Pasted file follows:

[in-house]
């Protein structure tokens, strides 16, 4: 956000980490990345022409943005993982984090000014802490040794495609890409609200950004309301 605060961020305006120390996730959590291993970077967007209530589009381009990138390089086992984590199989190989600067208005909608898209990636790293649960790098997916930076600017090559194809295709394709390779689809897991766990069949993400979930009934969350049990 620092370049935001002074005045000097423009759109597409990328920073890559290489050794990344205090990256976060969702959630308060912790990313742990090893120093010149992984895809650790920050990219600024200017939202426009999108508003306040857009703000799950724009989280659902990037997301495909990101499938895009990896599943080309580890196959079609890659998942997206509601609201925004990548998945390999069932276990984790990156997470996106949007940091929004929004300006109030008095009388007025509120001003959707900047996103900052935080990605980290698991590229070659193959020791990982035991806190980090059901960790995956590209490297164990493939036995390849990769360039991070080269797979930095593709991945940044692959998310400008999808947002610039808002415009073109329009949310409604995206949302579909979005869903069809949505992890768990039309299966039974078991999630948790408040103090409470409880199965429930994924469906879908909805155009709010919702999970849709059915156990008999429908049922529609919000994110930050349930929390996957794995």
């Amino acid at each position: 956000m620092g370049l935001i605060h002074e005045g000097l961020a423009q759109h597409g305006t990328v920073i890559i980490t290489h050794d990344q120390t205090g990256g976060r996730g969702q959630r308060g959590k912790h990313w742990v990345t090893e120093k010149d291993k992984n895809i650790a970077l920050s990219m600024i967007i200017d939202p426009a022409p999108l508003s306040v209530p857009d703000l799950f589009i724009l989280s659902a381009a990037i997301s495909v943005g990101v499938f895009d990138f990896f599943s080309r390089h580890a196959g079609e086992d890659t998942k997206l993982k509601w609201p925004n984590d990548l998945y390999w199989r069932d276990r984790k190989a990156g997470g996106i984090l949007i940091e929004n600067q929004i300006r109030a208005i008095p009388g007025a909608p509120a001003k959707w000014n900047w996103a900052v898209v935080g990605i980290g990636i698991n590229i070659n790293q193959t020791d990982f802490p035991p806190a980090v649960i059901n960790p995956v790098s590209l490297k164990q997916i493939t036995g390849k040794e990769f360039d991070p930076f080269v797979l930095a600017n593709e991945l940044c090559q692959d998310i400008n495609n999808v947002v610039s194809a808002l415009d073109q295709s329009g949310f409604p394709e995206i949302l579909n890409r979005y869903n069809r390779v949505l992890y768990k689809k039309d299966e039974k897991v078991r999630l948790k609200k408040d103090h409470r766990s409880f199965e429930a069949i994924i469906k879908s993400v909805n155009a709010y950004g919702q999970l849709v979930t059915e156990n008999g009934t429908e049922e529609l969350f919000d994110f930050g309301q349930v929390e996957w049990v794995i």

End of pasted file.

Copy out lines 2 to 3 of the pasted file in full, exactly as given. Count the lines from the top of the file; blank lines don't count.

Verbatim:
């Protein structure tokens, strides 16, 4: 956000980490990345022409943005993982984090000014802490040794495609890409609200950004309301 605060961020305006120390996730959590291993970077967007209530589009381009990138390089086992984590199989190989600067208005909608898209990636790293649960790098997916930076600017090559194809295709394709390779689809897991766990069949993400979930009934969350049990 620092370049935001002074005045000097423009759109597409990328920073890559290489050794990344205090990256976060969702959630308060912790990313742990090893120093010149992984895809650790920050990219600024200017939202426009999108508003306040857009703000799950724009989280659902990037997301495909990101499938895009990896599943080309580890196959079609890659998942997206509601609201925004990548998945390999069932276990984790990156997470996106949007940091929004929004300006109030008095009388007025509120001003959707900047996103900052935080990605980290698991590229070659193959020791990982035991806190980090059901960790995956590209490297164990493939036995390849990769360039991070080269797979930095593709991945940044692959998310400008999808947002610039808002415009073109329009949310409604995206949302579909979005869903069809949505992890768990039309299966039974078991999630948790408040103090409470409880199965429930994924469906879908909805155009709010919702999970849709059915156990008999429908049922529609919000994110930050349930929390996957794995």
């Amino acid at each position: 956000m620092g370049l935001i605060h002074e005045g000097l961020a423009q759109h597409g305006t990328v920073i890559i980490t290489h050794d990344q120390t205090g990256g976060r996730g969702q959630r308060g959590k912790h990313w742990v990345t090893e120093k010149d291993k992984n895809i650790a970077l920050s990219m600024i967007i200017d939202p426009a022409p999108l508003s306040v209530p857009d703000l799950f589009i724009l989280s659902a381009a990037i997301s495909v943005g990101v499938f895009d990138f990896f599943s080309r390089h580890a196959g079609e086992d890659t998942k997206l993982k509601w609201p925004n984590d990548l998945y390999w199989r069932d276990r984790k190989a990156g997470g996106i984090l949007i940091e929004n600067q929004i300006r109030a208005i008095p009388g007025a909608p509120a001003k959707w000014n900047w996103a900052v898209v935080g990605i980290g990636i698991n590229i070659n790293q193959t020791d990982f802490p035991p806190a980090v649960i059901n960790p995956v790098s590209l490297k164990q997916i493939t036995g390849k040794e990769f360039d991070p930076f080269v797979l930095a600017n593709e991945l940044c090559q692959d998310i400008n495609n999808v947002v610039s194809a808002l415009d073109q295709s329009g949310f409604p394709e995206i949302l579909n890409r979005y869903n069809r390779v949505l992890y768990k689809k039309d299966e039974k897991v078991r999630l948790k609200k408040d103090h409470r766990s409880f199965e429930a069949i994924i469906k879908s993400v909805n155009a709010y950004g919702q999970l849709v979930t059915e156990n008999g009934t429908e049922e529609l969350f919000d994110f930050g309301q349930v929390e996957w049990v794995i």